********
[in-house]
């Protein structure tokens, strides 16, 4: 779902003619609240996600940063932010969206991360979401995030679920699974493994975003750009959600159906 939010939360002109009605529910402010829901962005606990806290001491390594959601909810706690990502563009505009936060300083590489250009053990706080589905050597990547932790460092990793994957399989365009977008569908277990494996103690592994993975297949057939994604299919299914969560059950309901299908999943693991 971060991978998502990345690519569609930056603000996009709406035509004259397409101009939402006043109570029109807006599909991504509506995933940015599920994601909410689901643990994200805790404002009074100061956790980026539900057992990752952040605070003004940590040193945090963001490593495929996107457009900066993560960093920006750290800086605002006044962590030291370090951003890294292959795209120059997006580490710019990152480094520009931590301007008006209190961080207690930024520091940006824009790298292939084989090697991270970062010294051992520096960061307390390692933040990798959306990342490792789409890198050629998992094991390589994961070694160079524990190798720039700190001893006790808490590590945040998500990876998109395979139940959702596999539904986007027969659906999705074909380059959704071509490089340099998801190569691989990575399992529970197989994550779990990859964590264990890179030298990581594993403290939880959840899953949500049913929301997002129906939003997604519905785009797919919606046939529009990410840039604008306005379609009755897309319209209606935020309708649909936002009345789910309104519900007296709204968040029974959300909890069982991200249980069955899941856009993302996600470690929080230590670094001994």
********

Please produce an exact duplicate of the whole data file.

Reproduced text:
[in-house]
């Protein structure tokens, strides 16, 4: 779902003619609240996600940063932010969206991360979401995030679920699974493994975003750009959600159906 939010939360002109009605529910402010829901962005606990806290001491390594959601909810706690990502563009505009936060300083590489250009053990706080589905050597990547932790460092990793994957399989365009977008569908277990494996103690592994993975297949057939994604299919299914969560059950309901299908999943693991 971060991978998502990345690519569609930056603000996009709406035509004259397409101009939402006043109570029109807006599909991504509506995933940015599920994601909410689901643990994200805790404002009074100061956790980026539900057992990752952040605070003004940590040193945090963001490593495929996107457009900066993560960093920006750290800086605002006044962590030291370090951003890294292959795209120059997006580490710019990152480094520009931590301007008006209190961080207690930024520091940006824009790298292939084989090697991270970062010294051992520096960061307390390692933040990798959306990342490792789409890198050629998992094991390589994961070694160079524990190798720039700190001893006790808490590590945040998500990876998109395979139940959702596999539904986007027969659906999705074909380059959704071509490089340099998801190569691989990575399992529970197989994550779990990859964590264990890179030298990581594993403290939880959840899953949500049913929301997002129906939003997604519905785009797919919606046939529009990410840039604008306005379609009755897309319209209606935020309708649909936002009345789910309104519900007296709204968040029974959300909890069982991200249980069955899941856009993302996600470690929080230590670094001994």